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Of all of the hospitals treating colon cancer patients in
the United States, roughly two thirds are not performing adequate testing after
surgery to make sure their cancer has not spread.

One of the most accurate ways to tell whether or not a colon
cancer has metastasized is to check lymph nodes around the cancer site once the
cancer itself has been removed. Leading
medical organizations agree that doctors should check at least 12 lymph nodes,
since checking fewer than 12 may leave doctors with an incomplete picture of
whether or not a cancer has spread. Alarmingly,
a report released on Tuesday reviewing 1,296 US hospitals indicated that only
38 percent of them checked enough lymph nodes in patients who had colon cancers
removed in 2004 and 2005.

In addition to providing doctors with information about
whether a patient’s colon cancer has spread, adequately checking lymph nodes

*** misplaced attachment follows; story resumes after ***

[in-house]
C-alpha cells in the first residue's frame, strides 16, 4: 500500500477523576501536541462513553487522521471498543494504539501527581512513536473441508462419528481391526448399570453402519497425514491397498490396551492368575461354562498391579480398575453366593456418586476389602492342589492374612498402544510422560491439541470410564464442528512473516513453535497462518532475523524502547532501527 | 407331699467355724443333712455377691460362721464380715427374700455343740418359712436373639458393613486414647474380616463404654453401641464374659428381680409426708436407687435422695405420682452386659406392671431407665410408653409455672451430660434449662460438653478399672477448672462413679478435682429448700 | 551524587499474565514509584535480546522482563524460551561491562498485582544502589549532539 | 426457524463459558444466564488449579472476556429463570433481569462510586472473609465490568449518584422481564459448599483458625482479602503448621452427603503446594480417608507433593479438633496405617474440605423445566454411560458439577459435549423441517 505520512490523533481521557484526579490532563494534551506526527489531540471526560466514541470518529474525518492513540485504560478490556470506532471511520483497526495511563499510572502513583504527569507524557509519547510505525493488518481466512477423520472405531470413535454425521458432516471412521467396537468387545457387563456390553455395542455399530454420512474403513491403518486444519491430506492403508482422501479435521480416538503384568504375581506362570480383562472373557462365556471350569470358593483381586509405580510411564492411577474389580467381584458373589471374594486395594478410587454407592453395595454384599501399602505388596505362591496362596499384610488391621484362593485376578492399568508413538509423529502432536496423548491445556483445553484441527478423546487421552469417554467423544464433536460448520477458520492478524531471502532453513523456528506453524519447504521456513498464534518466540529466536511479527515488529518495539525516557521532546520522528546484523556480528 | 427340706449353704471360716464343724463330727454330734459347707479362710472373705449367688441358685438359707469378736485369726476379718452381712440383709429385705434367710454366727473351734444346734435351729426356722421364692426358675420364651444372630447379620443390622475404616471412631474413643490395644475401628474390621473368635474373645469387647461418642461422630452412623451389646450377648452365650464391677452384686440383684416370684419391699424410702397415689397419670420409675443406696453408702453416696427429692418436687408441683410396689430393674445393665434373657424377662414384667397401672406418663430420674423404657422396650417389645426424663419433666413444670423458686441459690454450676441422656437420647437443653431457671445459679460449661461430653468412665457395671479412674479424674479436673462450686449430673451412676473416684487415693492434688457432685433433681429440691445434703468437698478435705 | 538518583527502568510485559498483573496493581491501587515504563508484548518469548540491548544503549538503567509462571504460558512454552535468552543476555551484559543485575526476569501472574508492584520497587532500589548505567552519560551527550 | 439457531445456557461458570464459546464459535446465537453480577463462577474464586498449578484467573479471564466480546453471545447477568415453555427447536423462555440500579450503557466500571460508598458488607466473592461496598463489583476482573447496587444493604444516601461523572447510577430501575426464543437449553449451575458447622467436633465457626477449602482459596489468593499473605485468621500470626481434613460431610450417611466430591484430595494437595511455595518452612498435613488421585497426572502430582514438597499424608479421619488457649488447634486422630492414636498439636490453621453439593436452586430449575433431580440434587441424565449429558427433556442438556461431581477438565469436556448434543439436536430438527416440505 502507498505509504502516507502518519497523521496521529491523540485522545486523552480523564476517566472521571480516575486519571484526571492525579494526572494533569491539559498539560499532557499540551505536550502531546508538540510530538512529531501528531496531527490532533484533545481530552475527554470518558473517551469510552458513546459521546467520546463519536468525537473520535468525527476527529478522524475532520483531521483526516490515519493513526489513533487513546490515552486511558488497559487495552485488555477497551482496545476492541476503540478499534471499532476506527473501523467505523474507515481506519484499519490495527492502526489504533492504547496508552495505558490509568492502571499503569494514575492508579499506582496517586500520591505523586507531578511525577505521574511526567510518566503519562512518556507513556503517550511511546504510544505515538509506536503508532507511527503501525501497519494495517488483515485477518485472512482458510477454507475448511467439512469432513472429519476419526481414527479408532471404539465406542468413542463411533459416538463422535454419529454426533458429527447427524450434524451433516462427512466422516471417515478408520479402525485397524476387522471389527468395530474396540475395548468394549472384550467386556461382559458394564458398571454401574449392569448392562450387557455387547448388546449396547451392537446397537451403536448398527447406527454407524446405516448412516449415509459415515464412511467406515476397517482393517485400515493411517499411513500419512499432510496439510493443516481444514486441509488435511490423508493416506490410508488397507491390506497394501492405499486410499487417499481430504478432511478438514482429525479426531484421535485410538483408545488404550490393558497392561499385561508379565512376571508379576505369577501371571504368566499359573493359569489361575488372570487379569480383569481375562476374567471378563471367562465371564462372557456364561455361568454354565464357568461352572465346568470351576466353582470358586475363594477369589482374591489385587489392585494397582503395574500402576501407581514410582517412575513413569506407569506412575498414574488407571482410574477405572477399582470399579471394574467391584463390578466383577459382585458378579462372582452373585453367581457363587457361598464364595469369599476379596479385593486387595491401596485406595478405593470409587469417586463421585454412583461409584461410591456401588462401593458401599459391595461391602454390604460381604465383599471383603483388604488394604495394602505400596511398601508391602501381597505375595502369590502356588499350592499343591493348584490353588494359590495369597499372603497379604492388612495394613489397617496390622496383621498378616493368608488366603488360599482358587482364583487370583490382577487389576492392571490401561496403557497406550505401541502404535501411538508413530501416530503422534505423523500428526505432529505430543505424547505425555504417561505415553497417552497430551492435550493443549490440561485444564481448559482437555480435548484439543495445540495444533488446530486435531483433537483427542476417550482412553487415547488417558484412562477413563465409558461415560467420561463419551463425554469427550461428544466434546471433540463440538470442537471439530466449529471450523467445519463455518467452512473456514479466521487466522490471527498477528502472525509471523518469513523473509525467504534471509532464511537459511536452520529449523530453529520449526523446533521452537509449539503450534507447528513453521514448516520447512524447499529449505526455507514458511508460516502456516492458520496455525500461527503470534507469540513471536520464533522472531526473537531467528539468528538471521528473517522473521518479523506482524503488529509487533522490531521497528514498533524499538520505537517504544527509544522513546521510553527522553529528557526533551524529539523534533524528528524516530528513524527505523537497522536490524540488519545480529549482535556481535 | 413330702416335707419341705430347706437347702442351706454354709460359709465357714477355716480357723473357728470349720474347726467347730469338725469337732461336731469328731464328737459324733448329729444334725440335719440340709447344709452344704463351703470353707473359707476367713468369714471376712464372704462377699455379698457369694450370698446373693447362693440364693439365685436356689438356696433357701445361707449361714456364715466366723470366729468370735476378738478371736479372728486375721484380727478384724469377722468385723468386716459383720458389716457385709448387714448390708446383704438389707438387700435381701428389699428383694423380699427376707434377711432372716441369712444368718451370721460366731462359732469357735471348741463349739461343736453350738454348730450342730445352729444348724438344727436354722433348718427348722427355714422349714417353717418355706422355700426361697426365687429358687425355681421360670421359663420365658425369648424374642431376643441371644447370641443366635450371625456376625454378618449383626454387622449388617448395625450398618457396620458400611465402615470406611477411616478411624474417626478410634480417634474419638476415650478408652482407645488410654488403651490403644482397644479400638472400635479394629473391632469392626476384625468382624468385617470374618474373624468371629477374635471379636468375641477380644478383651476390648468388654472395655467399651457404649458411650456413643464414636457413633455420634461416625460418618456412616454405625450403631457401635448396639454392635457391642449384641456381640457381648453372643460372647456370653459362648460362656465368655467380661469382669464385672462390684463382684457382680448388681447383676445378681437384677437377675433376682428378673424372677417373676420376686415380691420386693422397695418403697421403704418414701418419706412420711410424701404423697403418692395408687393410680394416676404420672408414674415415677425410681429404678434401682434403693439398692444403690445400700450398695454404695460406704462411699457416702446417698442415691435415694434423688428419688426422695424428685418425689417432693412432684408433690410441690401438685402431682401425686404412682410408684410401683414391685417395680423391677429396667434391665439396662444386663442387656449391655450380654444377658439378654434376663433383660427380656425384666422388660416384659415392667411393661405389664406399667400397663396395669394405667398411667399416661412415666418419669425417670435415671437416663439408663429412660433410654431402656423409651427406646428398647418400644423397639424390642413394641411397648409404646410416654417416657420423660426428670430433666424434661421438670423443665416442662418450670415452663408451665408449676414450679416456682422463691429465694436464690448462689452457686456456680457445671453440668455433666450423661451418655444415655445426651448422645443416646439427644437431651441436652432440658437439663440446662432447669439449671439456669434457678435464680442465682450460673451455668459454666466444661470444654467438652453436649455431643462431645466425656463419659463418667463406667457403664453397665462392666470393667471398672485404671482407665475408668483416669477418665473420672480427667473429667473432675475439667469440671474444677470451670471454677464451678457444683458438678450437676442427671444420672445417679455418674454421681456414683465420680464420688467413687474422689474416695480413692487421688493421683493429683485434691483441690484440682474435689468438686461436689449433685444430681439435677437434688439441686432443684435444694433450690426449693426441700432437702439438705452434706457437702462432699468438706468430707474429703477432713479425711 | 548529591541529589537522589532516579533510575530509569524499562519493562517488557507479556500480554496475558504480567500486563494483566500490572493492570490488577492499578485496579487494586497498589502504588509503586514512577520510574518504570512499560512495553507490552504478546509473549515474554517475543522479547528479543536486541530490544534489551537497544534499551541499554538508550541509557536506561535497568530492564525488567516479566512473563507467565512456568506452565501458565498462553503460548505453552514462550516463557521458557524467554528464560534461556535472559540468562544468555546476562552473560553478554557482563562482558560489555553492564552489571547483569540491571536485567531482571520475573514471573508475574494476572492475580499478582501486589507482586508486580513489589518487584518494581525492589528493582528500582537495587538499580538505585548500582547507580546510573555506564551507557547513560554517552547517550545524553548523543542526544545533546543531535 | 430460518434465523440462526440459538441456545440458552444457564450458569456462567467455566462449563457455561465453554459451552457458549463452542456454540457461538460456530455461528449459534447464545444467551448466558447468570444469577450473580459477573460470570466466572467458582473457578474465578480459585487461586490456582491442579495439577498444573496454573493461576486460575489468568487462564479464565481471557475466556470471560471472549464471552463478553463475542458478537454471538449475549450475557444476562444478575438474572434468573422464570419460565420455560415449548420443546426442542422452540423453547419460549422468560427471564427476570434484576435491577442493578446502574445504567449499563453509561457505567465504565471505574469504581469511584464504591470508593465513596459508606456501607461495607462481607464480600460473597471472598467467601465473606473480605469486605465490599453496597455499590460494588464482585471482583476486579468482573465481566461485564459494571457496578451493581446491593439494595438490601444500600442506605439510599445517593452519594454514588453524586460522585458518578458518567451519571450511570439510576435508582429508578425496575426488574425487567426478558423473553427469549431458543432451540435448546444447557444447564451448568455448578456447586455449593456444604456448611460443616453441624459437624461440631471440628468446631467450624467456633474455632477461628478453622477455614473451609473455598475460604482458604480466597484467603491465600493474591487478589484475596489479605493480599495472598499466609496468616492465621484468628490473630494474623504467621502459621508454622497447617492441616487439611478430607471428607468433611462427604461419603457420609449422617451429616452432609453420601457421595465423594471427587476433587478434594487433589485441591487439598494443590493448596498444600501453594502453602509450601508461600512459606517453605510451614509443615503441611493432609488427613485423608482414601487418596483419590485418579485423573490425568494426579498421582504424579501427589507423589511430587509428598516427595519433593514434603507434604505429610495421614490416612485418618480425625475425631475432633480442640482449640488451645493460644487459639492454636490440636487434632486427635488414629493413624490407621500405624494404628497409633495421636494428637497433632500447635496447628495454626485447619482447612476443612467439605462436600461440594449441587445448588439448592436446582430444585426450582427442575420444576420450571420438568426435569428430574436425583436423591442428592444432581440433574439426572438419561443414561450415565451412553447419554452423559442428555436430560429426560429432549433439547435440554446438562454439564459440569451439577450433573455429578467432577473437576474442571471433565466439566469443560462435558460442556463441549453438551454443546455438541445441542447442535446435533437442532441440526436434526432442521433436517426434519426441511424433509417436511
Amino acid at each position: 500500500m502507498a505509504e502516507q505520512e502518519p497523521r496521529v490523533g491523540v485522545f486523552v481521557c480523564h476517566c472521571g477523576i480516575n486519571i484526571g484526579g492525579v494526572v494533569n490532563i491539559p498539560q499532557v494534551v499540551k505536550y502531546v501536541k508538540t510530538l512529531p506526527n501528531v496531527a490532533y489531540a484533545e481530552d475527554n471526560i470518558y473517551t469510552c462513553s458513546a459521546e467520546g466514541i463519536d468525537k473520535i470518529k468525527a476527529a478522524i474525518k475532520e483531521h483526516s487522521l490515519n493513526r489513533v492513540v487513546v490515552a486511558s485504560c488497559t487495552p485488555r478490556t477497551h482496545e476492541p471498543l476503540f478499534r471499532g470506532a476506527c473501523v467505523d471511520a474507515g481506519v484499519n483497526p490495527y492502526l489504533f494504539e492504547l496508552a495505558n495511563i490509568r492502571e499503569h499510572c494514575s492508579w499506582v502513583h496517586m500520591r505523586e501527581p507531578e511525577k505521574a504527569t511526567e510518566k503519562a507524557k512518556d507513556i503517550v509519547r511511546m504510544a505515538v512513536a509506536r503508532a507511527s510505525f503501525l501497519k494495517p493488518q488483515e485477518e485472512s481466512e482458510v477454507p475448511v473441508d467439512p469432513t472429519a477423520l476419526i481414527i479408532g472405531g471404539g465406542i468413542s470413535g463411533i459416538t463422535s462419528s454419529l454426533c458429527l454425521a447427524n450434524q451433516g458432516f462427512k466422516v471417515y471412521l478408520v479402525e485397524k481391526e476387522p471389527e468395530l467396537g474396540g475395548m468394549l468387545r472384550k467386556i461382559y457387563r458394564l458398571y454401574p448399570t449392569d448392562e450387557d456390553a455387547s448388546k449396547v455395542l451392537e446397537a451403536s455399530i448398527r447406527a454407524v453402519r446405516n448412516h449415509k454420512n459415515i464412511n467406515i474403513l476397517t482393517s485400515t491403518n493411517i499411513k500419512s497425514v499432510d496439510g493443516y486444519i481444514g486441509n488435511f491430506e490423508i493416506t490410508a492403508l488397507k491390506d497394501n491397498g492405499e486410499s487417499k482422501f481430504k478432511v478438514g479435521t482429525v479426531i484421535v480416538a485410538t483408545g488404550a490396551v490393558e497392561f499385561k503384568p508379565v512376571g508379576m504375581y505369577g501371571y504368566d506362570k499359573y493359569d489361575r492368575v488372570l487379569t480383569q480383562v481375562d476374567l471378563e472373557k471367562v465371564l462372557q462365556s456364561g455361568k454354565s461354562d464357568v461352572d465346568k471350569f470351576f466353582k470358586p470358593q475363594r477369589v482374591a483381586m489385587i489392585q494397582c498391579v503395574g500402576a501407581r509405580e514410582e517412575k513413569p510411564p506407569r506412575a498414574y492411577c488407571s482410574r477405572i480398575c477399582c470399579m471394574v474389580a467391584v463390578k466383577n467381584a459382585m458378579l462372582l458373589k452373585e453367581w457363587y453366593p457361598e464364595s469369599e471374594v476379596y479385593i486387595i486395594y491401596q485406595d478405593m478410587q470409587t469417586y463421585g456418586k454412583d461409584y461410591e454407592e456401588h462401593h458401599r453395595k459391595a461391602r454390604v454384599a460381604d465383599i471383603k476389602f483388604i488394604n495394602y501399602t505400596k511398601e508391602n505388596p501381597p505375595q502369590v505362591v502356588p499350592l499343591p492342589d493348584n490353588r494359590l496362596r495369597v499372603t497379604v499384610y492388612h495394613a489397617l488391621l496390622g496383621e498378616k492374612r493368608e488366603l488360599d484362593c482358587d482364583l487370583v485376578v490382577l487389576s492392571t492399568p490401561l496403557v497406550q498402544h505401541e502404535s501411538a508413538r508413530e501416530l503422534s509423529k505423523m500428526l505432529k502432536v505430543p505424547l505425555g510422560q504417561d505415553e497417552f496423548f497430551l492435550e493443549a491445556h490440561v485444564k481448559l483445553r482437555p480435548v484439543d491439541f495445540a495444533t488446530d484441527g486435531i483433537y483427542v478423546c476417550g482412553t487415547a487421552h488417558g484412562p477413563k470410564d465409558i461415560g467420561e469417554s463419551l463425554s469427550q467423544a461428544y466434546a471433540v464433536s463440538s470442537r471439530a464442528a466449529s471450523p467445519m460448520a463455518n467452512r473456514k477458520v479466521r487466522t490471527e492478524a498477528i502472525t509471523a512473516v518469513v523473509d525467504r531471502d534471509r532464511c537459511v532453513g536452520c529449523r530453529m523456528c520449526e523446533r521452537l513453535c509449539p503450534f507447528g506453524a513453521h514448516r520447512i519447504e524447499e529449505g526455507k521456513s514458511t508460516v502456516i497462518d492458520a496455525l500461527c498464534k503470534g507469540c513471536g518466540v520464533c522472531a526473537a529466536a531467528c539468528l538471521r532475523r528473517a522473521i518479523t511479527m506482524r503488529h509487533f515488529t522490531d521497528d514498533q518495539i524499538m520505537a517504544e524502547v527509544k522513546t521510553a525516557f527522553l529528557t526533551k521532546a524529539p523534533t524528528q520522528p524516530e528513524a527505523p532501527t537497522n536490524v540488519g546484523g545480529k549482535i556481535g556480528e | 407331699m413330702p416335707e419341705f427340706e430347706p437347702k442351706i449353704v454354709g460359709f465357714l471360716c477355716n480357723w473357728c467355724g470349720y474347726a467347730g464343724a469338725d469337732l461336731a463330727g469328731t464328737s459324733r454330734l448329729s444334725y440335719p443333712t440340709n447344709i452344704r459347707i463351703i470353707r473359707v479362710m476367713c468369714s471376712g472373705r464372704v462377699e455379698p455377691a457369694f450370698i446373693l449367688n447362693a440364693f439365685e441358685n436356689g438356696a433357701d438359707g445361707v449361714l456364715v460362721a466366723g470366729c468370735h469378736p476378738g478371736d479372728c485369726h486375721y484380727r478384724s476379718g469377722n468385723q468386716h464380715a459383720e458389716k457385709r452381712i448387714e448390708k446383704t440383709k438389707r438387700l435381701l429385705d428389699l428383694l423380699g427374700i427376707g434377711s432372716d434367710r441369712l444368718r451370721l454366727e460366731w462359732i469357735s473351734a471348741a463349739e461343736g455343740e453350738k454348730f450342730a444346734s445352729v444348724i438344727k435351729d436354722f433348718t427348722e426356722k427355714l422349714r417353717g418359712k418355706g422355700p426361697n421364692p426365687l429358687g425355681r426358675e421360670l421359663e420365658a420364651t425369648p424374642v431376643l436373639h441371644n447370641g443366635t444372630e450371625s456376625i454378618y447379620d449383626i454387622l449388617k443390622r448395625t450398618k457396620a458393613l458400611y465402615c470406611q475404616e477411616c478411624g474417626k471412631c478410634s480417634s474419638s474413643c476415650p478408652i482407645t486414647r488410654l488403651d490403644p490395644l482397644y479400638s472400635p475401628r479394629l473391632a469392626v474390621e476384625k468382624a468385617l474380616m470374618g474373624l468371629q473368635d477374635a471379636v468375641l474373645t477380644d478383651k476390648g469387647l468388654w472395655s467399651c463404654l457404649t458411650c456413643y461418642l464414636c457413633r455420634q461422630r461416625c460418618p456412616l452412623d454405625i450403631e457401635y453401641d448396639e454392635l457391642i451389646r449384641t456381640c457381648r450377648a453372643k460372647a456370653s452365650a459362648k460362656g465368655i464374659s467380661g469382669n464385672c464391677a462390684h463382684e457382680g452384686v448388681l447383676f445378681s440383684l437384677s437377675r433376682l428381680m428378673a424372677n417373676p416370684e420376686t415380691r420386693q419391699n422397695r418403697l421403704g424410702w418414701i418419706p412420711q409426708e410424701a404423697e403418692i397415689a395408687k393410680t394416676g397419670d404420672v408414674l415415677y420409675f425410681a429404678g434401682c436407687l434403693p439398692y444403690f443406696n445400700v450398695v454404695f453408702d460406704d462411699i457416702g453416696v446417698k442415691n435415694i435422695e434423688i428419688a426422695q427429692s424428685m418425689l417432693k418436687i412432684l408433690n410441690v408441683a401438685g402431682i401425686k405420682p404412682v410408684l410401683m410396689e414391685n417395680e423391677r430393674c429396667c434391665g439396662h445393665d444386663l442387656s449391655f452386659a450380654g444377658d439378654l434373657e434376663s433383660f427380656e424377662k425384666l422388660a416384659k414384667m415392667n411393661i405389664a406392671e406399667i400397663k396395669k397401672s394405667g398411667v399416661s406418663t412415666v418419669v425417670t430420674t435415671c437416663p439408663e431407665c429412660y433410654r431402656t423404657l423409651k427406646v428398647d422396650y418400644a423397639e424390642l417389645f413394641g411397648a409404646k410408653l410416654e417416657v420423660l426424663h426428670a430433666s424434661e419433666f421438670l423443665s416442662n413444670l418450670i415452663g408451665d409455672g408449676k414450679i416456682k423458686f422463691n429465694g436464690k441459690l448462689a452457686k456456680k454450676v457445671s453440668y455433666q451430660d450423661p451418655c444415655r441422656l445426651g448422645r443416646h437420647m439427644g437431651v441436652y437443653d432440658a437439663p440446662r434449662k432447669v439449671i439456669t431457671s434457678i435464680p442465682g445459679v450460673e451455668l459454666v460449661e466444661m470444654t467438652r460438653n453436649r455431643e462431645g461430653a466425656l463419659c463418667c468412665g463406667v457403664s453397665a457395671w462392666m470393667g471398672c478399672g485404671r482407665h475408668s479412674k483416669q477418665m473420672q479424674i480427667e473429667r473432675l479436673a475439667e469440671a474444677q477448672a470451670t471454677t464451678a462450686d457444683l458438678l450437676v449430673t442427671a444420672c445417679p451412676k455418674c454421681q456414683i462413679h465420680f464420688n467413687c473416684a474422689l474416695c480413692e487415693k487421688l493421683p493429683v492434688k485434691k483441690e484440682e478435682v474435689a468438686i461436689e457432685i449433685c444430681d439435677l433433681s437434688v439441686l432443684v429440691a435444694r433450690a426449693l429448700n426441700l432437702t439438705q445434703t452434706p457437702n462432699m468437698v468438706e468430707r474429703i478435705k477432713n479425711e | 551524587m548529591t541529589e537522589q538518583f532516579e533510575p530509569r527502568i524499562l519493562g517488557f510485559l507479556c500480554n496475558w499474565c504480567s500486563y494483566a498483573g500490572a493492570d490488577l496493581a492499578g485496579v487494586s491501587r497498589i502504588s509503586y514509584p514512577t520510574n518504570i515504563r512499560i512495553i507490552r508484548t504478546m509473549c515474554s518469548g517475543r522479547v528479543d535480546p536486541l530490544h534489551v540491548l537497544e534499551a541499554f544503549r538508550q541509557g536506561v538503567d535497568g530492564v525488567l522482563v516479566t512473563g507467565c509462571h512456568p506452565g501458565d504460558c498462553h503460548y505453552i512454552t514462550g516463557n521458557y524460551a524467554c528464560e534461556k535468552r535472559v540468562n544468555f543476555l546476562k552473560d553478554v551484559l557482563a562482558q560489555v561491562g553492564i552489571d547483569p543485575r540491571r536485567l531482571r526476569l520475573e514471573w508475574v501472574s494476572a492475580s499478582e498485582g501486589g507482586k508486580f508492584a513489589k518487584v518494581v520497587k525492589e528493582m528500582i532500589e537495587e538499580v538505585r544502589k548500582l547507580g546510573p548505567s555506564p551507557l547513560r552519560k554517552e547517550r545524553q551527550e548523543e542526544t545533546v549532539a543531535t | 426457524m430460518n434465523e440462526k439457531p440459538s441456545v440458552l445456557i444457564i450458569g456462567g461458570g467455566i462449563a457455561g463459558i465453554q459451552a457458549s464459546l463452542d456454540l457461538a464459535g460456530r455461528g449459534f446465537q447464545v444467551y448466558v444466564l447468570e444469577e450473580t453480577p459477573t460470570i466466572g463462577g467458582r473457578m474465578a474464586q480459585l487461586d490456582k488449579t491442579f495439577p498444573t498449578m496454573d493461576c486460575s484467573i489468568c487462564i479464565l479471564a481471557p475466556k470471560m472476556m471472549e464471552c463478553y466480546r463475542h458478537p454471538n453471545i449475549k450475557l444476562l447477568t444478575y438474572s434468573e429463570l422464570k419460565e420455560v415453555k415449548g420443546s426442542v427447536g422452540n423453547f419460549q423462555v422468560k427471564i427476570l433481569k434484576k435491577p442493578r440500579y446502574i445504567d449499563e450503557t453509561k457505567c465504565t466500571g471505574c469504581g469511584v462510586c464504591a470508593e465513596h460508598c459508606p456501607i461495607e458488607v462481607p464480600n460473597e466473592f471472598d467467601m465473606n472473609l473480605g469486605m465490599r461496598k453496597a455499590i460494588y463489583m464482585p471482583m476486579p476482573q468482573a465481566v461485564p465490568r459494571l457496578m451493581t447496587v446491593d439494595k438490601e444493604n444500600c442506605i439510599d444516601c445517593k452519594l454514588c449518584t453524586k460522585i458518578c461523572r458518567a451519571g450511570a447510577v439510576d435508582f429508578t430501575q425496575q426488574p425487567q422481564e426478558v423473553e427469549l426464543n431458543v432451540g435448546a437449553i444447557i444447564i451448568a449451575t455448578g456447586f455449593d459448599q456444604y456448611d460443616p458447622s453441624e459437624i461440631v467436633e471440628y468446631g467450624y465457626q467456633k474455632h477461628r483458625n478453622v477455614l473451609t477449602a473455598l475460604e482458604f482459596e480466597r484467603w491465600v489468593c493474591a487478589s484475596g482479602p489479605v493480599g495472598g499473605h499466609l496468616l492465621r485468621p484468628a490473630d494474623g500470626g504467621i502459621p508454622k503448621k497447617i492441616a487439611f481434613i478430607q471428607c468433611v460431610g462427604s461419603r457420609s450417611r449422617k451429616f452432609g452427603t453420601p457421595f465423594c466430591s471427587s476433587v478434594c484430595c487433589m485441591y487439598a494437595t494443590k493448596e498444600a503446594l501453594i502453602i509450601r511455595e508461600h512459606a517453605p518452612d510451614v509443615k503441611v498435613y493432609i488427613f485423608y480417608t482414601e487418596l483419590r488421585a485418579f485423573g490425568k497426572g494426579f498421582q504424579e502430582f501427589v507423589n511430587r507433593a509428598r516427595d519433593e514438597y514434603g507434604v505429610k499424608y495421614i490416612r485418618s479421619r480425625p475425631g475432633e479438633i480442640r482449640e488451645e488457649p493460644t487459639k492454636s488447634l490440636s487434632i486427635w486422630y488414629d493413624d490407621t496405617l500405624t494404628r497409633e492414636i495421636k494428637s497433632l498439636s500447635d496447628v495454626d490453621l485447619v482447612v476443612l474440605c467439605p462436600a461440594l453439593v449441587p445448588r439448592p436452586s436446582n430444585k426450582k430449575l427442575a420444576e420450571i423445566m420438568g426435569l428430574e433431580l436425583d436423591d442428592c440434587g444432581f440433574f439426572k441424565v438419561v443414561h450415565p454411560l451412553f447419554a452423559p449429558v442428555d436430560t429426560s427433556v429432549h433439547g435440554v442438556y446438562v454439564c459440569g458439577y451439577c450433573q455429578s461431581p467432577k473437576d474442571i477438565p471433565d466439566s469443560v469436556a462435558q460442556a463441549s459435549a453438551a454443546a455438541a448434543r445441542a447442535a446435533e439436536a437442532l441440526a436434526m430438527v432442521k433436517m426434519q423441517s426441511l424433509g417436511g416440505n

allows doctors to more accurately diagnose the severity of the cancer, and
prescribe treatments such as chemotherapy accordingly. The earlier a patient’s metastatic cancer is
detected, the greater his or her chance of survival.

The leader of the study, Dr. Karl Bilimoria of Northwestern University’s Feinberg School of Medicine in Chicago, expressed disappointment
over the low compliance of doctors with colon cancer recommendations, and is
now searching for answers to why hospitals are failing to meet contemporary
medical standards.

“Maybe some people don’t know that they should be
reaching a certain number. And certainly there may be some people who don’t
believe that it’s important,” Bilimoria said.

Bilimoria’s research was released just a day after another
study, led by Dr. Gregory Cooper of University Hospitals Case Medical Center in
Cleveland, discovered that 60 percent of older colon cancer patients were not adequately
screened for cancer recurrence.

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